First appeared in Fantasy and Science Fiction, reprinted in seven major genre retrospectives by editors Edward L. Ferman, Charles G. Waugh, Martin H. Greenberg, Frank McSherry, Jr., Anne Jordan, David G. Hartwell, Karl Edward Wagner, Gardner Dozois, Jack Dann, John Pelan, Jeff VanderMeer, and Ann VanderMeer. It was up for the Nebula, Hugo and Locus awards.
Shea recently passed away. The family is asking for tributes to those moved by his work.
Clearly upheld as a classic for over thirty years, the tale relates a drunk pathologist's story of uncovering what had occurred in a mining accident--was it a bomb?--to appease the insurance company. Before tackling the bodies, Nate Craven, the sheriff, gives a little background:
People were disappearing in the area. Too many. Due to flies, they locate bodies except in an unusual state, as if prepared for the butcher. They deputize two men to watch over the bodies, but the bodies and the deputies disappear. They run across a man who's supposed to be dead, Edward Sykes, except he now calls himself Joe Allen. Pursuing the man disappears into a mine that collapses. Whether that collapse was set off purposefully, our protagonist has to discover.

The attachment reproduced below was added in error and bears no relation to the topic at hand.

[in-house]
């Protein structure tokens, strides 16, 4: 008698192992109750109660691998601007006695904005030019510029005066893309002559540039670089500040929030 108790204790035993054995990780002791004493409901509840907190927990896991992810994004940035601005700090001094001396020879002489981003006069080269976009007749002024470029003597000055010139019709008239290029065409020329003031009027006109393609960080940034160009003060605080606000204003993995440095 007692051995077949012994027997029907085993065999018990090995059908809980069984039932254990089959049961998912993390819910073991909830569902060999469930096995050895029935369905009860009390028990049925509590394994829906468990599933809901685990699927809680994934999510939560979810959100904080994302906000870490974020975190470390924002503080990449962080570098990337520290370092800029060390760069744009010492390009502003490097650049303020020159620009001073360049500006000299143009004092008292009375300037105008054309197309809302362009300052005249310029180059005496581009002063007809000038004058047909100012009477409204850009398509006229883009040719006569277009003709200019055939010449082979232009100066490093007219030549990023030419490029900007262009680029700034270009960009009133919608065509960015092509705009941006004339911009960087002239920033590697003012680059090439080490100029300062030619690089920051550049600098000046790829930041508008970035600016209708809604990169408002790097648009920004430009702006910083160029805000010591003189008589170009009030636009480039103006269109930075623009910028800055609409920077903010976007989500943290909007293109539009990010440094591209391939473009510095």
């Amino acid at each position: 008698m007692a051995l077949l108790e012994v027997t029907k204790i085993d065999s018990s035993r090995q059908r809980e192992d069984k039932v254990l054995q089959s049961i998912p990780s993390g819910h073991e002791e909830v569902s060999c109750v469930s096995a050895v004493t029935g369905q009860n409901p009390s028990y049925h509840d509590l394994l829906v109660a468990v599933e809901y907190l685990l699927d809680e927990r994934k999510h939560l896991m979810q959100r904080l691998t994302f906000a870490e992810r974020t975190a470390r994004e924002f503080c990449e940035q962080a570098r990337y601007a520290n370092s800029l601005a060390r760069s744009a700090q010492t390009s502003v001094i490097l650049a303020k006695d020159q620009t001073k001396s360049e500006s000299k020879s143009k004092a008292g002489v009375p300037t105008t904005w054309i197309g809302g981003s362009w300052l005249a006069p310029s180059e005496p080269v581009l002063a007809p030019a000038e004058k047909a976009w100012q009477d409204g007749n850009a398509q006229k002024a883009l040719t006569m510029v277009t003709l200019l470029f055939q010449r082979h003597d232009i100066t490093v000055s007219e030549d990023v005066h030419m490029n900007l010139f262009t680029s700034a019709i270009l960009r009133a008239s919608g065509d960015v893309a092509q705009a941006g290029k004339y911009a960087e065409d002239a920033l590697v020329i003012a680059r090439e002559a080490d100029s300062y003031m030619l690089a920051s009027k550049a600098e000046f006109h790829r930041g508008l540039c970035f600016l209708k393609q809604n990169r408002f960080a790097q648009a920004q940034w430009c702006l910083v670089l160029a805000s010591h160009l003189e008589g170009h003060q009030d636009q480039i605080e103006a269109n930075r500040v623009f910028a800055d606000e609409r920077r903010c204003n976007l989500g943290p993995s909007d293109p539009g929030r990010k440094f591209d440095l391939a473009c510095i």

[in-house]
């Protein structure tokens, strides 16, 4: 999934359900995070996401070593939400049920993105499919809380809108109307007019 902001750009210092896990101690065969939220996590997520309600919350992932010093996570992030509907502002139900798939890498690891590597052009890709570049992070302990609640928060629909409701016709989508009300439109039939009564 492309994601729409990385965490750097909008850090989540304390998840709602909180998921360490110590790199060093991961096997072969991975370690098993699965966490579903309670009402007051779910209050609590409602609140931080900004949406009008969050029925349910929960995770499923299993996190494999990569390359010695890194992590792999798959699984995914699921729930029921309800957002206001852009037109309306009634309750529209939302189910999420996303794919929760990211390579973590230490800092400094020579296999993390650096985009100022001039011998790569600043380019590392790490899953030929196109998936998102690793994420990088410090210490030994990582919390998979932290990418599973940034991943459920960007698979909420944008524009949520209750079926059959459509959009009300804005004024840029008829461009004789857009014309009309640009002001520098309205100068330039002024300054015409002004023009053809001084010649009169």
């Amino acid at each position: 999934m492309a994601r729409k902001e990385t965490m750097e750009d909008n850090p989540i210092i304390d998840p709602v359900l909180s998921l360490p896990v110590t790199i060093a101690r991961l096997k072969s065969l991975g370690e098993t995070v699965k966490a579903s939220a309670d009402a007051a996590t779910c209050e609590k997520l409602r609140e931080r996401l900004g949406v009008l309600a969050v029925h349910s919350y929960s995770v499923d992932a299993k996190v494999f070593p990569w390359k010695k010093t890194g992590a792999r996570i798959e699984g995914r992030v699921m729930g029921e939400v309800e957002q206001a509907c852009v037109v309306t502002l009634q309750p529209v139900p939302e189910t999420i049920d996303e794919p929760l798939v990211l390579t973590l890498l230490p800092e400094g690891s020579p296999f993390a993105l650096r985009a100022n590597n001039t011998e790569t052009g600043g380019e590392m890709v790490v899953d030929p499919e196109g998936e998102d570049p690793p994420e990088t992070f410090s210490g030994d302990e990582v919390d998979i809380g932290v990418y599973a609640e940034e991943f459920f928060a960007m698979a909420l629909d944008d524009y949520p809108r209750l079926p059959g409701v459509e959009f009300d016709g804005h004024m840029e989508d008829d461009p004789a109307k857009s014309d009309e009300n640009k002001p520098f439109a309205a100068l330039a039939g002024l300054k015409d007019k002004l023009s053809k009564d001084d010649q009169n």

After a number of autopsies and strange consistencies, the patologist senses something odd afoot. He urges himself to run, but does not. Instead, he comes face-to-face (as nearly as can be expected) with the responsible party. It does not go well.
An effective SF horror story, especially the prolonged incapacitation of the protagonist as his new parasite goes through a long, elaborate ritual in preparation. Some of the dialogue/narration over-stresses elevated language, but the horror remains.
Different versions exist. Sometimes the cut or additions improve the tale, sometimes not. It'd be interesting to take a closer look at each one to see what the author was driving at.
Another aspect that may be worth investigating is how much of the tale is not real. After all, the guy has a history of abusing drink and is in the middle of abusing it [see Alcohol-Related Psychosis]. An argument against this is how capable is a man of doing this final act? (In light of that act, how clever is the "auto" of autopsy?)
Anyway, check it out for yourself. It provokes thought.